Van Til on the Problem of Induction

The third argument from Van Til that we will examine is the argument from induction. Van Til argues (rightly) that we must be able to use induction in order to be able to reason about the world. That is, we have to be able to reason from our past experiences as individuals and as a society and infer the future. But to reason this way, we must assume that reality has a kind of uniformity or intelligibility. And according to Van Til, the only way we can know this is through theism.

 

Does Christianity offer a solution to induction?

The first step in evaluating Van TIl’s argument is discussing whether Christianity can actually justify induction as we use it. I am not currently aware of any serious arguments that induction is impossible under Christianity, and I think it’s reasonably clear that under Christianity we can perform induction. How do we know that reality is regular or predictable in the right kind of way? Because the God of order and knowledge created not only a world that is ordered and knowable, but also our minds. And since He created our minds intending that they would know the world, we can know the world through induction.

It’s true that some argue that under sceptical theism, we cannot do induction. We may discuss this more when we discuss solutions to the evidential problem of evil, but it doesn’t apply to theism in general.

 

Secular justifications of induction

In order for Van Til’s argument to succeed, it must not only be the case that theism allows for induction, but that there is no coherent secular response to the problem as well. Many attempts have been made at secular answers to this problem, we will have a brief look at some of them here.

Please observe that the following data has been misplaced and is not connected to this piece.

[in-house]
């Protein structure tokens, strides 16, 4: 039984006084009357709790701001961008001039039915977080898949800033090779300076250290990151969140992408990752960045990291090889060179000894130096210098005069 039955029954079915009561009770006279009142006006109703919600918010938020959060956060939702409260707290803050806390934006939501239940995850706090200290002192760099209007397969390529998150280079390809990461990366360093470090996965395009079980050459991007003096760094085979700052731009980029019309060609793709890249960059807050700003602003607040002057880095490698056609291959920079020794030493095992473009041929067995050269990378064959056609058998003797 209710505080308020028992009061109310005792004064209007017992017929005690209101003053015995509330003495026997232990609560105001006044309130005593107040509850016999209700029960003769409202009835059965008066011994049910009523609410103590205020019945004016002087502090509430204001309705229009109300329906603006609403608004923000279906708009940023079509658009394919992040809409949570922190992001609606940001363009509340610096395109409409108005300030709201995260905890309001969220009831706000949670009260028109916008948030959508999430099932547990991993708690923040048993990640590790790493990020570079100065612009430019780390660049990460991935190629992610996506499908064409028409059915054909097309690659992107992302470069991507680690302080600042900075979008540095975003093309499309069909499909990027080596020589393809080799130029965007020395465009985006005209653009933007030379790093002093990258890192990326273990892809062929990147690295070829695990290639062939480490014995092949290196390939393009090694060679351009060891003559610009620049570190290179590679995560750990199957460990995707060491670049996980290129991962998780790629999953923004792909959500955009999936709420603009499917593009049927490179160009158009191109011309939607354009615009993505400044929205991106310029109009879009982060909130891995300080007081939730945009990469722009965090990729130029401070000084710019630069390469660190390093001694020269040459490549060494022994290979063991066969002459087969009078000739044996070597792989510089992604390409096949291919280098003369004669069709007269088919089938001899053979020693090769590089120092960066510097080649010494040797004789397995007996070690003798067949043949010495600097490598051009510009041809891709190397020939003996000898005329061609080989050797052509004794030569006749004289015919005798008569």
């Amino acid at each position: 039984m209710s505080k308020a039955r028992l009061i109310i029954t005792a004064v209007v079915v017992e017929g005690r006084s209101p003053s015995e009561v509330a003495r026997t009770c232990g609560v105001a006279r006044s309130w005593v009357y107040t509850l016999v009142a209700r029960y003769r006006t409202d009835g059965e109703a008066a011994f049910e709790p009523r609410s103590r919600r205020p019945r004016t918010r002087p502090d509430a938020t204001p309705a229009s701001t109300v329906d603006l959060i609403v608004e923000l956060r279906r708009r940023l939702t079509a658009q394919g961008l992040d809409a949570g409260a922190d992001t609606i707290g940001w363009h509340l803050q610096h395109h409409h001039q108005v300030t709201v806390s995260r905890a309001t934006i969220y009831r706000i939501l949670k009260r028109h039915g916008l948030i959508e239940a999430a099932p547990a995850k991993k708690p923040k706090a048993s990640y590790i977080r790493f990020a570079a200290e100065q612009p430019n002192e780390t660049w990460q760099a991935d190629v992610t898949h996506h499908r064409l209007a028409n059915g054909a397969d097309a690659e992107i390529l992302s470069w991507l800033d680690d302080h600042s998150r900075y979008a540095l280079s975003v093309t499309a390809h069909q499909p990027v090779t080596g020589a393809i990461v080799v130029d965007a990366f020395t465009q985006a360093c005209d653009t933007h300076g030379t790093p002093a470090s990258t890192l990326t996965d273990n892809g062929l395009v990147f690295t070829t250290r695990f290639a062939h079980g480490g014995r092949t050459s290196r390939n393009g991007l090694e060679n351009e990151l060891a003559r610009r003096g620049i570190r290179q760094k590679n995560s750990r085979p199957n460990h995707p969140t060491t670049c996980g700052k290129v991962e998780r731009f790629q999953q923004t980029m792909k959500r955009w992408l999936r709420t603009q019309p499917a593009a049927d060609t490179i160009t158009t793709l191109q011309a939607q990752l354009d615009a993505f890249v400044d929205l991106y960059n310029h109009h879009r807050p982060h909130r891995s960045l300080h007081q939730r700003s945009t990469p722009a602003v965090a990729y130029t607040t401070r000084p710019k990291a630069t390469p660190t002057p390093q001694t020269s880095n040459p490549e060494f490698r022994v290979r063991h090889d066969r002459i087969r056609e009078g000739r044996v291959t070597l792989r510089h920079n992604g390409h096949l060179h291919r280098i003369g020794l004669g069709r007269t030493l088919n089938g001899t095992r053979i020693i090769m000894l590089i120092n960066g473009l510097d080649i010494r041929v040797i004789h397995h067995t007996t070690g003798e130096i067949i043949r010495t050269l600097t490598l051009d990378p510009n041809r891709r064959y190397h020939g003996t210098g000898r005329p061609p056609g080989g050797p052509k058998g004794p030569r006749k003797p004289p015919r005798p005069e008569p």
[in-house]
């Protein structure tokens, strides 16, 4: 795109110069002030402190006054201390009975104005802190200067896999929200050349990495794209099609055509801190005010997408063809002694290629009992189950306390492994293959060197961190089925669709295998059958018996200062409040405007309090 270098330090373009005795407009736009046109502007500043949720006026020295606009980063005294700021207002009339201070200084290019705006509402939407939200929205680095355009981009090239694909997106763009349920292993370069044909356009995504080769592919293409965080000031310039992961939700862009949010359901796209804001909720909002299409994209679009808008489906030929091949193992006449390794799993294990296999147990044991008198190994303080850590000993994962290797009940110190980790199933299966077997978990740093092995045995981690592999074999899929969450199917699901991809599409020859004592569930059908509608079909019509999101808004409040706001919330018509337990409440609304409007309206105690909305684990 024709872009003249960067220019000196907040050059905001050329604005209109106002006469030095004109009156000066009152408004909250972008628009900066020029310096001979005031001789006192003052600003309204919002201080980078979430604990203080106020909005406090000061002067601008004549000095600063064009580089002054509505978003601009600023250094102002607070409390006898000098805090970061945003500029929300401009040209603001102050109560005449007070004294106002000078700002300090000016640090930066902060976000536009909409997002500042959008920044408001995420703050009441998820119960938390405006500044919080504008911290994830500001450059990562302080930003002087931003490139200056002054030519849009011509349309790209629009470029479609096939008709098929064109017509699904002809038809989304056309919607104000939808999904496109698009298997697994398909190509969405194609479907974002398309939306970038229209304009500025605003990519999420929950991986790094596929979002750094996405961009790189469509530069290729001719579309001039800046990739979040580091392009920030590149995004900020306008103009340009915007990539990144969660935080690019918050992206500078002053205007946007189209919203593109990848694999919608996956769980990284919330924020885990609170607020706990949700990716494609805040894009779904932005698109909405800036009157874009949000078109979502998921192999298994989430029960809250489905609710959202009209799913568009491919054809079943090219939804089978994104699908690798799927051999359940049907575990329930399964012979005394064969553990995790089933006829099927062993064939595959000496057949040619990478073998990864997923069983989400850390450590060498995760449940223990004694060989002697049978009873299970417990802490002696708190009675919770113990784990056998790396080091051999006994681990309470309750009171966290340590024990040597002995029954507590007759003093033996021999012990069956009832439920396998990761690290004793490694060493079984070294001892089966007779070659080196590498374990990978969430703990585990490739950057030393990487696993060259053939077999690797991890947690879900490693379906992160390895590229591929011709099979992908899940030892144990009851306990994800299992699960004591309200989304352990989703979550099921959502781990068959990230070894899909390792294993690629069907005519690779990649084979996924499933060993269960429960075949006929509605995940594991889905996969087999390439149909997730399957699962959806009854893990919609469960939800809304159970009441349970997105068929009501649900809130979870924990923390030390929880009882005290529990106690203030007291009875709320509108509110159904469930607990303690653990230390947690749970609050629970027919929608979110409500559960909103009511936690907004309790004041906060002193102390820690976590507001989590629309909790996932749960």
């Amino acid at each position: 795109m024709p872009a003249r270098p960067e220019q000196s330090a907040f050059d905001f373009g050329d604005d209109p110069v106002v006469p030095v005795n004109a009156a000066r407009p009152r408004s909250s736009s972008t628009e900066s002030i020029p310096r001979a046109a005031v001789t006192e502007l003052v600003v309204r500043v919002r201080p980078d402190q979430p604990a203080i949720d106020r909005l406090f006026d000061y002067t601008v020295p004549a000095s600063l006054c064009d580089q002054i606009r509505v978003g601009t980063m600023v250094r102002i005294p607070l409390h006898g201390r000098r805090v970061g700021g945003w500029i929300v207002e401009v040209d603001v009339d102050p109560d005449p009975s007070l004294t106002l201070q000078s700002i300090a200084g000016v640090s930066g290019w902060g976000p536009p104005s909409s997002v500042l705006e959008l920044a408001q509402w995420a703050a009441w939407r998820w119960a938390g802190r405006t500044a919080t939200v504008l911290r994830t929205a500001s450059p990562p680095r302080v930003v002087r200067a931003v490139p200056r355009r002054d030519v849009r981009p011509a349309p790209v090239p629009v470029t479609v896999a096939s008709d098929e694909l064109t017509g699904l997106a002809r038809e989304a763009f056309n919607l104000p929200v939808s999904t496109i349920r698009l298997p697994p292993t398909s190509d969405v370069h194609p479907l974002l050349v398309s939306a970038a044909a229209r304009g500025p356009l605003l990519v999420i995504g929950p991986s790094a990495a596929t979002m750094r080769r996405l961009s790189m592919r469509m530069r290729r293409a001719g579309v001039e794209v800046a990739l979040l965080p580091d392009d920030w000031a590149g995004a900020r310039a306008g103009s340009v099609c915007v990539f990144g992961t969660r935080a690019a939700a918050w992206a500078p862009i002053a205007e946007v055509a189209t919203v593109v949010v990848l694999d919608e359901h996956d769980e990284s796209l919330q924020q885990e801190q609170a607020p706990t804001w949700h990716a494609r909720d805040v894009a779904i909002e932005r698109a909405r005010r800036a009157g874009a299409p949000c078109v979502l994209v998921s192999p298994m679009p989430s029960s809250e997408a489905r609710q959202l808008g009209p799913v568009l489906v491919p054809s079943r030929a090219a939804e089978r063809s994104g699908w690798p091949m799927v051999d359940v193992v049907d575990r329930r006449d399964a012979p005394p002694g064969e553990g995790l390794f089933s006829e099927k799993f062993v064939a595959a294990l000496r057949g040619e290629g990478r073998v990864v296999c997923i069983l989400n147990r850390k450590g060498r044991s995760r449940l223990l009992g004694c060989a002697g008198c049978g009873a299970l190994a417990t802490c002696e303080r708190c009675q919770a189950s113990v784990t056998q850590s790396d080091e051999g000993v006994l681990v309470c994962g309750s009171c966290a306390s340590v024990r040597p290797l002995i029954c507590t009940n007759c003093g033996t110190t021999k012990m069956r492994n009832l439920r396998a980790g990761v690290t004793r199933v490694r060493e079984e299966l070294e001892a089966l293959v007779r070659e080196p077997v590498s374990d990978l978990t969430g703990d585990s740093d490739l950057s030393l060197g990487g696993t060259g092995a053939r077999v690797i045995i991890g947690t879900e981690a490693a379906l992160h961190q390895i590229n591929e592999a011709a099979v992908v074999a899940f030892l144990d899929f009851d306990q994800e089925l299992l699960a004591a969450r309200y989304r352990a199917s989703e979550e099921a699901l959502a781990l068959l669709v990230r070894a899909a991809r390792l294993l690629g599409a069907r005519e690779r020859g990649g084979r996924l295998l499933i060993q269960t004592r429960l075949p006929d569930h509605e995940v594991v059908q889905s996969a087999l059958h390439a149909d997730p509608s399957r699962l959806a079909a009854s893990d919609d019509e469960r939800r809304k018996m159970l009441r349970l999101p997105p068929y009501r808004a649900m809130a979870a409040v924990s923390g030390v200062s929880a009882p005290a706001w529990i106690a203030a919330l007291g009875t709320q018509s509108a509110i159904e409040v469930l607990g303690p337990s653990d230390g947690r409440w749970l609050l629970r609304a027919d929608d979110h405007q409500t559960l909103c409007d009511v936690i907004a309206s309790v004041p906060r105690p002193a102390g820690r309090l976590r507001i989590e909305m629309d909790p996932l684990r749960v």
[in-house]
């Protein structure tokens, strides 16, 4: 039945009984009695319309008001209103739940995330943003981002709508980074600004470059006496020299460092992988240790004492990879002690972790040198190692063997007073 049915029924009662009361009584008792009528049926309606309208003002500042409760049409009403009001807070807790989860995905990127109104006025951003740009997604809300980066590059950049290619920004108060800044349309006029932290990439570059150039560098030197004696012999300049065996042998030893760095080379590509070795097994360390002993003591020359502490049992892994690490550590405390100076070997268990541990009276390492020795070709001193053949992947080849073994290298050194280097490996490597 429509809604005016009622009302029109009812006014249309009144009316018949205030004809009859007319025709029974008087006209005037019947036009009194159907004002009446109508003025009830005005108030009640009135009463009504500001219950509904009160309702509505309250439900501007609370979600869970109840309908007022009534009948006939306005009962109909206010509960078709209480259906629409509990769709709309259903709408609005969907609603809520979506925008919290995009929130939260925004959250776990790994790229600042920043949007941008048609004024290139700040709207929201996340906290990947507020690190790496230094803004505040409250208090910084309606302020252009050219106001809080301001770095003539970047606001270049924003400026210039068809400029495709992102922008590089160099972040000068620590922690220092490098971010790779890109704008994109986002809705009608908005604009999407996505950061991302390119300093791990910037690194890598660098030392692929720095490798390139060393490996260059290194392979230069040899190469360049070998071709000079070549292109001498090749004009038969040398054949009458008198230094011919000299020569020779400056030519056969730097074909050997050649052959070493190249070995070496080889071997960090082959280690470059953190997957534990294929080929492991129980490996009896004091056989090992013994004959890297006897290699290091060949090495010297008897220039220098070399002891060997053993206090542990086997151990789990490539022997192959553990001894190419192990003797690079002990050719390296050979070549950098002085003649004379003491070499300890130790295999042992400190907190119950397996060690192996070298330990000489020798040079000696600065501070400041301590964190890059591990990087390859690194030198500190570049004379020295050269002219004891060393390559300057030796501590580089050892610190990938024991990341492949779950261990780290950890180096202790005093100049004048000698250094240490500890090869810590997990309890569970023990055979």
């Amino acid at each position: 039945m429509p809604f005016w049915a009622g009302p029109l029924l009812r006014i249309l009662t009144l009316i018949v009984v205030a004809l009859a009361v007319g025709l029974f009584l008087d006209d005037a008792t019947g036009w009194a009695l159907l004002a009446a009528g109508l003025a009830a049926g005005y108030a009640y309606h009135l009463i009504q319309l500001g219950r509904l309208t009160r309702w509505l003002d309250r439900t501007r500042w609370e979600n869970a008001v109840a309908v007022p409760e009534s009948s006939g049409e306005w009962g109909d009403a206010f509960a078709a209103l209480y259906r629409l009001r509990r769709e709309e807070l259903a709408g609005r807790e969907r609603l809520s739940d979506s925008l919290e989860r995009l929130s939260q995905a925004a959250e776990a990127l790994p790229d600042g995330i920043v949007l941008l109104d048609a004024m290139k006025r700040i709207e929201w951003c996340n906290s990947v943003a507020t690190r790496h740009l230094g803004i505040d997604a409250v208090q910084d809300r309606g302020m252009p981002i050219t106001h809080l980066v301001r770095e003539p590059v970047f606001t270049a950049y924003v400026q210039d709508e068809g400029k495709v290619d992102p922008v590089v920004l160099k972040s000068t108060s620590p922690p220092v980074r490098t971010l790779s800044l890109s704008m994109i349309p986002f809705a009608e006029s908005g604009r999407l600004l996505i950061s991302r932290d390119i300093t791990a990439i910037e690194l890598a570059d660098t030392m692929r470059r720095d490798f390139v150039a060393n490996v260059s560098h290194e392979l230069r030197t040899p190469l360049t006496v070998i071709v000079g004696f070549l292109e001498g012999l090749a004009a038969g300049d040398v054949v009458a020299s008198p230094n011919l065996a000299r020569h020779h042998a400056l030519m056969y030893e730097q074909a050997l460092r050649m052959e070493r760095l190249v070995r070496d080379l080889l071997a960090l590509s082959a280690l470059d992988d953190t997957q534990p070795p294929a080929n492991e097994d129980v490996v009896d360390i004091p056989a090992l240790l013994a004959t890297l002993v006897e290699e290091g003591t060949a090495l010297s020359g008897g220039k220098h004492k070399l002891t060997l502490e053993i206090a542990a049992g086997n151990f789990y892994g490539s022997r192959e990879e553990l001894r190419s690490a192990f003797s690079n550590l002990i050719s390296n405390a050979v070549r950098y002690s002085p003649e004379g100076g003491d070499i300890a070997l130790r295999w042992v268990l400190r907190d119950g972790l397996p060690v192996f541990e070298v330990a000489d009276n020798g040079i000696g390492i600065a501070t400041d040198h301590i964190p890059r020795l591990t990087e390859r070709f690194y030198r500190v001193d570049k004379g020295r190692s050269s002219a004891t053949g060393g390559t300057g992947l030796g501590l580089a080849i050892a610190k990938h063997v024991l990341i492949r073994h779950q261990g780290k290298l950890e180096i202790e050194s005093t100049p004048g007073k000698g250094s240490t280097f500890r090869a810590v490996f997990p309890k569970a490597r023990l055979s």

Popper: Falsification, Not Induction

Karl Popper has famously argued that inductive reasoning ought not to be performed in the manner that is normally considered here. Instead of looking for observations to confirm or verify our hypothesis, we should instead look for observations that falsify the hypothesis. And if we don’t find any, we don’t consider the hypothesis true, we just consider it to be not yet falsified.

This approach is perhaps the dominant approach in philosophy of science and indeed in the practice of science. However, I think it is somewhat difficult to swallow. We end up not really believing that things are “true”, instead we believe they are “not yet proven false”. But that’s simply not how we reason about the world, we do think it is true that our various inductive hypotheses are correct. We do think it is true that the sun will rise tomorrow because we have observed it doing so in the past. So while here we do have a coherent way of reasoning, it doesn’t save our normal, everyday reasoning using induction. Therefore this is not a good enough response to the problem of induction

 

Law of Large Numbers

This is another, less popular (though I think stronger) response to the problem of induction. Helpfully explained by this Reddit comment (the whole /r/askphilosophy subreddit is pretty great by the way), we can justify induction essentially a priori using some mathematics. However, it is not without its issues as well. I will quote the SEP: